To get a better idea of this, here are the answers to a few frequently asked questions!
How does the 5:2 diet work?
The 5:2 Diet plan is easy to remember. For five days of the week, you can eat normally, as you always do (2,000 calories a day for women and 2,500 calories for men) and for the other two days, you must restrict your calorie intake to just 500 calories for women and 600 calories for men. We make healthier choices and savour every meal on fasting days, as we are more aware of what we eat and how much we eat.
The best part is that we get a feeling of freedom from cravings for junk or high-calorie food and we also feel an increase in energy.
How does the 5:2 diet effect our body?
Many studies conducted have resulted in most overweight and obese people to lose weight successfully with this diet.
Insulin levels, leptin and ghrelin are important hormones that shape our appetite and send out hunger signals. Obese people often have low leptin sensitivity and insulin, which means that they are hungry all the time and they don’t burn fat but instead store it. Intermittent fasting may help to stabilize leptin and insulin levels. Moreover, insulin sensitivity is not only crucial for weight loss, but it is also a key factor for reducing the risk of developing diseases like Type II Diabetes, cardiovascular disease and many others.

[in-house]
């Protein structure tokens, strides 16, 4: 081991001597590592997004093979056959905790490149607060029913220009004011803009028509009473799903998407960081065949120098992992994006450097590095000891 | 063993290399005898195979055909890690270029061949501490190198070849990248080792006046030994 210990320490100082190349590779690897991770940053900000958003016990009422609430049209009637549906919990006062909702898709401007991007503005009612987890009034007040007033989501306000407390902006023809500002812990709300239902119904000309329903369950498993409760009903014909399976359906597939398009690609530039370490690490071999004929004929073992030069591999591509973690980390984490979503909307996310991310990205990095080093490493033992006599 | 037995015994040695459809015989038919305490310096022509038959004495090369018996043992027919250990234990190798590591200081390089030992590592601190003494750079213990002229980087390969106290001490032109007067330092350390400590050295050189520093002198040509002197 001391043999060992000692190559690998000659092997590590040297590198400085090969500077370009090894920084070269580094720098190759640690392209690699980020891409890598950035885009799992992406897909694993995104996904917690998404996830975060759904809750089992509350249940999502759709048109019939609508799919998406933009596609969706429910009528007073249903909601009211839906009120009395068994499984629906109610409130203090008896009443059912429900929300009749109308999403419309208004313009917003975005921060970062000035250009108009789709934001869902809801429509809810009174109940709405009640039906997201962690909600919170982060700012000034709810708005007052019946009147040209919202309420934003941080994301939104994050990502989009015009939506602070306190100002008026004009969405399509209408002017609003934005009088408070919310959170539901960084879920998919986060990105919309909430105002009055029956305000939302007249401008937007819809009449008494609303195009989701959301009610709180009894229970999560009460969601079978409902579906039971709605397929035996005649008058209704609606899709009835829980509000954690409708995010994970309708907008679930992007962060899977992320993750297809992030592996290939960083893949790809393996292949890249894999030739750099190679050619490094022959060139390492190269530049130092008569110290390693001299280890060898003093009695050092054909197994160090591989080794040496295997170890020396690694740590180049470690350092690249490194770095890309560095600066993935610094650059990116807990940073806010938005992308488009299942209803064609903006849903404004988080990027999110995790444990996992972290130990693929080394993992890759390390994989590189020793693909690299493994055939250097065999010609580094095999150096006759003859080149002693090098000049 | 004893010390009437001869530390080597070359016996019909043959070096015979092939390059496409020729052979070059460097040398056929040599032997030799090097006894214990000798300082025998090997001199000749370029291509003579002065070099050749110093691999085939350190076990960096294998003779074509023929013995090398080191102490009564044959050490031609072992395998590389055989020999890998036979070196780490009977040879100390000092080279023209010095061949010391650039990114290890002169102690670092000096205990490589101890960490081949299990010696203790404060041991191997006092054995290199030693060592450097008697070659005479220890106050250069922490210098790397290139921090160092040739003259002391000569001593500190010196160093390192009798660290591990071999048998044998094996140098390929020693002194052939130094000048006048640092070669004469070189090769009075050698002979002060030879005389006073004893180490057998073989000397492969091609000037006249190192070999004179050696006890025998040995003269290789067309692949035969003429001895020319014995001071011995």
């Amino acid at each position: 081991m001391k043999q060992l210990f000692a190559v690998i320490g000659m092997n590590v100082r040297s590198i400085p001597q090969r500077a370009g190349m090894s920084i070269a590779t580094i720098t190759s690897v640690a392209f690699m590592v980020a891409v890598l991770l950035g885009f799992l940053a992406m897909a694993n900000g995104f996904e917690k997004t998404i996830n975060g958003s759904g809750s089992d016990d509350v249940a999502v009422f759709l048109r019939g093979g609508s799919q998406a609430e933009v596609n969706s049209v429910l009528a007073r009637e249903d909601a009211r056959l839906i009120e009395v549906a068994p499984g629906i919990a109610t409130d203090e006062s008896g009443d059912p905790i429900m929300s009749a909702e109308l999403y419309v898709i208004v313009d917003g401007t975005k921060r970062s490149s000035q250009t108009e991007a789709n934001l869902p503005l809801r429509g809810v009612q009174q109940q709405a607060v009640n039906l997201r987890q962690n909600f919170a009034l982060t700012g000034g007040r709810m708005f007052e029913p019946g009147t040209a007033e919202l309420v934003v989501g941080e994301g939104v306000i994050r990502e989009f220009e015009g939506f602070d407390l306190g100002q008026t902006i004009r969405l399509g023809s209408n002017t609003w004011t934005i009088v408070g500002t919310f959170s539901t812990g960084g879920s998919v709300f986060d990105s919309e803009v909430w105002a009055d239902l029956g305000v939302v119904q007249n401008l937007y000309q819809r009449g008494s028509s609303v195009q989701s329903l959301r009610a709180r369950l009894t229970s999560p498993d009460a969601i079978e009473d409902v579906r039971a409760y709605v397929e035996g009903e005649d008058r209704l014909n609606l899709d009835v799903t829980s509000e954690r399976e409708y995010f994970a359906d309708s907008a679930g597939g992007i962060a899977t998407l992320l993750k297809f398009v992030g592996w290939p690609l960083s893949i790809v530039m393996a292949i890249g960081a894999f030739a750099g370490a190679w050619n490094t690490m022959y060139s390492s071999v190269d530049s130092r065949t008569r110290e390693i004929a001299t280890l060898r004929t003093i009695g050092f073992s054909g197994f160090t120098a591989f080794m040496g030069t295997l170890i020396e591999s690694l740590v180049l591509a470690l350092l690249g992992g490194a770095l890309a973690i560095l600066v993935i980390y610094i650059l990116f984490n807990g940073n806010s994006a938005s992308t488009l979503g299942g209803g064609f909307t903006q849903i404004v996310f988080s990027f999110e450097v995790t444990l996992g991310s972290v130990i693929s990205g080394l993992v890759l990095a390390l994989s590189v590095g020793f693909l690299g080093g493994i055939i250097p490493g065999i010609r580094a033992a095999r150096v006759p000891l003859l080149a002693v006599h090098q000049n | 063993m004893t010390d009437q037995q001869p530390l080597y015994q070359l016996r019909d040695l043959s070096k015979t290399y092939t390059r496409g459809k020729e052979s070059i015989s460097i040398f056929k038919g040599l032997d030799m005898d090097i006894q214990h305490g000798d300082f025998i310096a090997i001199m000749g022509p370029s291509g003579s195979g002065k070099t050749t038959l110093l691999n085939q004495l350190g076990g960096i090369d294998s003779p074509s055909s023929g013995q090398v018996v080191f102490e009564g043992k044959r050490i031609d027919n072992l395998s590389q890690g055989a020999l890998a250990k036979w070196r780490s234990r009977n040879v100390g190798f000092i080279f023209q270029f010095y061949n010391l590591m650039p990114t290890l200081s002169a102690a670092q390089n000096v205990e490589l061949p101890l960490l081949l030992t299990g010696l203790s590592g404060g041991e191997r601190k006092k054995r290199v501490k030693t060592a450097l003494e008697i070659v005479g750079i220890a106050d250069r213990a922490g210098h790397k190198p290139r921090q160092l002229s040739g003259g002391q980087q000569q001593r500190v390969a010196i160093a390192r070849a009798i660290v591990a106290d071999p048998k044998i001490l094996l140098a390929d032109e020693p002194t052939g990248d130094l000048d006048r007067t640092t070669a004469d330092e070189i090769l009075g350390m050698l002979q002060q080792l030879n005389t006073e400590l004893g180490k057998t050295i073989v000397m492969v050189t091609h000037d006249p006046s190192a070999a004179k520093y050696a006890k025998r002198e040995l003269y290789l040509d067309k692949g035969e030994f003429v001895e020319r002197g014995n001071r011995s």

How do I get started?
Although some people find it easy to adapt to various diets, most of us find it difficult and quite challenging.
To start off initially, you could set a target date by when you would like to lose a certain amount of weight. But you must remember to keep realistic targets.